Friday, June 19, 2015

Jeb Bush Doesn't Know if the Charleston Shooting was Racially Motivated

     Here Jeb is giving new meaning to the word obtuse. However, the agnosticism about whether race played a part is symptomatic of the entire Right wing response to the terrible and senseless tragedy.

     This despite all the incontrevertible evidence.

     I mean reading this I'd like to ask Jeb what would make him sure. Or if there is any act of violence that has ever happened on US soil that he believes was racially motivated? 

     This is the man who the GOP will likely run to be President of the United States. 

     "As more becomes clear about the motives of the man believed to be behind the Charleston church shooting, former Florida Gov. Jeb Bush was hesitant to connect Dylann Storm Roof’s alleged actions to any racial prejudice."
     "The question came after a speech Bush made at a Faith and Freedom Coalition summit in Washington."

     "I don't know what was on the mind or the heart of the man who committed these atrocious crimes," Bush said in his remarks. "But I do know what was in the heart of the victims."
Soon after reporters noted the line, Bush spokesman Tim Miller said on Twitter that "of course" the former governor thought the attack was racially motivated.

     Of course. So why does Jeb have such a hard time saying what his spokesman said. Because the GOP base still can't admit that racially motivated attacks on black people ever occur?

     The GOP still has a hard time going as far as saying that this senseless violence was:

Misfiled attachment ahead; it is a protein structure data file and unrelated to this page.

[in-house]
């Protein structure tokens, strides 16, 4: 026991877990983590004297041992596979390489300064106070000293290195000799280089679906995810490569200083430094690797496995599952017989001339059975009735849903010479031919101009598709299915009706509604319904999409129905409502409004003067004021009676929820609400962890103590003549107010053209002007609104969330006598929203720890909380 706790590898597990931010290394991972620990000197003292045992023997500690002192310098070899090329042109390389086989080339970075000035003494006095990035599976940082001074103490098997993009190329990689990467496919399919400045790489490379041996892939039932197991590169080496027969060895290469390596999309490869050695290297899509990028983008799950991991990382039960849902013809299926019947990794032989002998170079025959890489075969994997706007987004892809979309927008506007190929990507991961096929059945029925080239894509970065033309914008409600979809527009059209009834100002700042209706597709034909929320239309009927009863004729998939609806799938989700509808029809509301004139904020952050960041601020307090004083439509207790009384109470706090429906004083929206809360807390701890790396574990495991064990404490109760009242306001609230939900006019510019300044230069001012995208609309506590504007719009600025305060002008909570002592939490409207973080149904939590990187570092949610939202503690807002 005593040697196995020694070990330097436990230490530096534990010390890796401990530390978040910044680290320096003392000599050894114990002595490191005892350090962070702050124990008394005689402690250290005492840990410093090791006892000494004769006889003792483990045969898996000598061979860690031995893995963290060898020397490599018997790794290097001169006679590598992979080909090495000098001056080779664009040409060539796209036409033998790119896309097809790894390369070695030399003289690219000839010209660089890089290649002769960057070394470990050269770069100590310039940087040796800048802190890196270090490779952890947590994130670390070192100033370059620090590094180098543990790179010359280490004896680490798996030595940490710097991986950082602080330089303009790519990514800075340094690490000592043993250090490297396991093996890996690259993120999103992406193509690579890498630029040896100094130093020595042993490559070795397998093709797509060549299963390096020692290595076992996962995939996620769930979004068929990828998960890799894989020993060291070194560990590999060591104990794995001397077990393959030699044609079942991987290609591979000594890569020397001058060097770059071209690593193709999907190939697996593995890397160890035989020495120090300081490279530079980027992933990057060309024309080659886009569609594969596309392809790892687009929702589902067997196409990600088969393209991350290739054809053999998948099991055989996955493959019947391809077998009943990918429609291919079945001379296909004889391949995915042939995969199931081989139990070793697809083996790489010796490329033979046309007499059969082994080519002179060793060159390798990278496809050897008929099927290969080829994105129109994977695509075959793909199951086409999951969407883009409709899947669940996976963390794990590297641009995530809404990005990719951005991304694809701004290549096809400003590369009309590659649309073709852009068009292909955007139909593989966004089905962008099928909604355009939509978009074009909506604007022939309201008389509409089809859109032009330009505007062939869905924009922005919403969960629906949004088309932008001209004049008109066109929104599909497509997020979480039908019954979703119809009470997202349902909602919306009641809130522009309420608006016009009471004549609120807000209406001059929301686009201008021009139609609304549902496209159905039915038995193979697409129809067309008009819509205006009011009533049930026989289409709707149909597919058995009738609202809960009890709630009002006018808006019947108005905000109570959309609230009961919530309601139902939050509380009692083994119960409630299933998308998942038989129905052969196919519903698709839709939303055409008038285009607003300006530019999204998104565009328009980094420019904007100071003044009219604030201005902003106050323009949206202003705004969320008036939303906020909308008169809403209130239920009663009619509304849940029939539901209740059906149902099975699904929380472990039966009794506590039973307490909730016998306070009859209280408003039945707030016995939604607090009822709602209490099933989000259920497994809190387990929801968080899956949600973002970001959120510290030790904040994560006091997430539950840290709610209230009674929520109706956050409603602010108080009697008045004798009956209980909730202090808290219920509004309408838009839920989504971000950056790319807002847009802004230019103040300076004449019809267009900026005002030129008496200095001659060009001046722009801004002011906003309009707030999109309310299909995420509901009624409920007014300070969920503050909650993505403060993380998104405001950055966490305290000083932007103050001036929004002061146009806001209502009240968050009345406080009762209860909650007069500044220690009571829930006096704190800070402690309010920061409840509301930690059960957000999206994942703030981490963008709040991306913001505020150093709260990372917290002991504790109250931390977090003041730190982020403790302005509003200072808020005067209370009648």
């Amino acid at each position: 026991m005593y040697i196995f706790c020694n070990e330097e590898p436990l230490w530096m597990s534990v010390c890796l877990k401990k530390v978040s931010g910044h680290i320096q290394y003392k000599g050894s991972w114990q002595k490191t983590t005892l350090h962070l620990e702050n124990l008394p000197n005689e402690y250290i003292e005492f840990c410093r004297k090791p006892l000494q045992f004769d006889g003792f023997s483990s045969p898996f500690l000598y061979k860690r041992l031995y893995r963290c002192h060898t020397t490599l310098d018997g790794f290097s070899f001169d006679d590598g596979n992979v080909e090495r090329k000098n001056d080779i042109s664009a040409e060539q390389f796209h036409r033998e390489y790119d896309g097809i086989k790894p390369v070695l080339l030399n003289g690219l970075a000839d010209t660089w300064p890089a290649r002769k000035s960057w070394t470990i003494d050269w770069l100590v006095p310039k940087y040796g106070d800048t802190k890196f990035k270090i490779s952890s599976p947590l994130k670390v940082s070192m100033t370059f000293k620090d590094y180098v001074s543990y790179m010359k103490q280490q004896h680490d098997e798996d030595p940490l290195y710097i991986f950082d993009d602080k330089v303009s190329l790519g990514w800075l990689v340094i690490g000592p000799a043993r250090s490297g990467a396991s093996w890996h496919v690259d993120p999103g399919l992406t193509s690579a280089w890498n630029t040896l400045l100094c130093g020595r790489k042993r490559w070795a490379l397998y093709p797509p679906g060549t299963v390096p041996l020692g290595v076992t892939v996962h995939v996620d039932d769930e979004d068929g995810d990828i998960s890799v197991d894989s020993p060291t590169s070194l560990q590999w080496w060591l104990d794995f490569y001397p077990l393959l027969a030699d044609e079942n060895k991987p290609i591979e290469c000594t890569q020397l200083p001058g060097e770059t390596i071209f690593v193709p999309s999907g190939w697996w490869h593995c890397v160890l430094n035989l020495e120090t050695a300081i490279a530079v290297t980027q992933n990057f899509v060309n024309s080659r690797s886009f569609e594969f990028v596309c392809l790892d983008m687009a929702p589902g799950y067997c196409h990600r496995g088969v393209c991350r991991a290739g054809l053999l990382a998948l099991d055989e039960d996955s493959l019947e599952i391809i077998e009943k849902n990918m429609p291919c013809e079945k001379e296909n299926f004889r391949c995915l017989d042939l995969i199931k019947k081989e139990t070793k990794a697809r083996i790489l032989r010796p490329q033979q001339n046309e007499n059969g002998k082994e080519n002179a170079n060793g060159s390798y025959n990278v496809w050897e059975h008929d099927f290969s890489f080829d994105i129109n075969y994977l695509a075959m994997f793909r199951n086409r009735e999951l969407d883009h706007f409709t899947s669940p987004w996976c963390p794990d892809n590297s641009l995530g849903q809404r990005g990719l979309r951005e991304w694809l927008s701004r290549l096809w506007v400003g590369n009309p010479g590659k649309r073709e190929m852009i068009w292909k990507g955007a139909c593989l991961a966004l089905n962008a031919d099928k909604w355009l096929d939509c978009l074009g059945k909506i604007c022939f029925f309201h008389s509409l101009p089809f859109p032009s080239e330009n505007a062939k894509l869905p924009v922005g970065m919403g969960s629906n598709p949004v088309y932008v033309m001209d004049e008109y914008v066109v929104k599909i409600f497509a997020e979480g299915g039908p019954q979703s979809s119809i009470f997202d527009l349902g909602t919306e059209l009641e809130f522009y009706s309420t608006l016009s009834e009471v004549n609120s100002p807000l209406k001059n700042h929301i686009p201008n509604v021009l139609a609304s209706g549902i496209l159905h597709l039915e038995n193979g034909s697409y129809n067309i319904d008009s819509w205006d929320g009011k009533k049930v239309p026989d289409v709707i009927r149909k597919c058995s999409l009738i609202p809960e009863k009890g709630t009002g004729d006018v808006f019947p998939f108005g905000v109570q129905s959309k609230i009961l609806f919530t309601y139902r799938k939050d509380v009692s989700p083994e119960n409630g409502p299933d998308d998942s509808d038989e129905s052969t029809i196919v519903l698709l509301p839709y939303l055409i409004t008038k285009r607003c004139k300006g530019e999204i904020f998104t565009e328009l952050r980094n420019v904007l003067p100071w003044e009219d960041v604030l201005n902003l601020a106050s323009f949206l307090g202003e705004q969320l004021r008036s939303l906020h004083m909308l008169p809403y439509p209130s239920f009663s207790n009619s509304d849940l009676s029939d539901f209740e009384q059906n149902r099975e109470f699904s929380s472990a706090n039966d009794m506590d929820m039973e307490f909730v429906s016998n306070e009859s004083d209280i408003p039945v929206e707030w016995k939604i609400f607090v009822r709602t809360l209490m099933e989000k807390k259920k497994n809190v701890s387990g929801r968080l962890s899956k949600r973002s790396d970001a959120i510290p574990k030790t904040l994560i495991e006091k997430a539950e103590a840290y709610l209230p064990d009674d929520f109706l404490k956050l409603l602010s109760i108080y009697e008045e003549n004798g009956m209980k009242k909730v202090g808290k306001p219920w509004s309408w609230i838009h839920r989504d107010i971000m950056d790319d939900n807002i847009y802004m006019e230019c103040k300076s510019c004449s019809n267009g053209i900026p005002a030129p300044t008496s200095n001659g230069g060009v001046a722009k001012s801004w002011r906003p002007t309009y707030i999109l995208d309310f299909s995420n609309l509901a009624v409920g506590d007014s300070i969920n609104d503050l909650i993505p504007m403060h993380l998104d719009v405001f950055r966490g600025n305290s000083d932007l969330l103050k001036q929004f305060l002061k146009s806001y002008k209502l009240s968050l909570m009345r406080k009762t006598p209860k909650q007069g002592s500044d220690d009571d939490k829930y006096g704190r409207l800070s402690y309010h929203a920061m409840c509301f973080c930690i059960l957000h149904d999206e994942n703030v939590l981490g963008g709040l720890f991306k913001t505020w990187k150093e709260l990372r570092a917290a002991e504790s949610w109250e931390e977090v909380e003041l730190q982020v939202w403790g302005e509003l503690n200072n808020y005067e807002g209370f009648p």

1. Racially motivated

      2. An act of terrorism. 

      It's ok to call it horrible but this is chalked up to mental illness or abstract human evil-that of course in no way is facilitated by such easy access to firearms. President Obama has the answer to this: is there no mental illness in any of the other advanced countries who don't have the epidemic?

      "On Wednesday night, South Carolina’s governor Nikki Haley trotted out a boilerplate statement, calling the shooting a “senseless tragedy.” One could excuse this choice of words as a rushed assumption issued in real time, but as more and more details about Dylann Roof surfaced, conservatives refused to face the music. One by one, politicians and pundits acted like this terrorist act was one of life’s great unsolvable mysteries."

“We don't know the motivation of the person who did it," Rudy Guiliani said yesterday. "Maybe he hates Christian churches. Maybe he hates black churches or he's gonna go find another one. Who knows." Donald Trump, in a tweet yesterday, said the crime was “incomprehensible.”

   "Last night, a Wall Street Journal columnist wrote: "What causes young men such as Dylann Roof to erupt in homicidal rage, whatever their motivation, is a problem that defies explanation beyond the reality that evil still stalks humanity. It is no small solace that in committing such an act today, he stands alone."

    "At this point, Roof’s bigotry has become clear in myriad ways. Yet as late as this afternoon, when cornered by a reporter and asked if the shooting was racially motivated, presidential candidateJeb Bush said “I don’t know.” This means Bush is either incapable of basic logic, or he has willfully decided to blind and deafen himself to one of the nation’s biggest problems."

     "After all we’ve found out about Dylann Roof, how can we still say we “don’t know” why this happened?"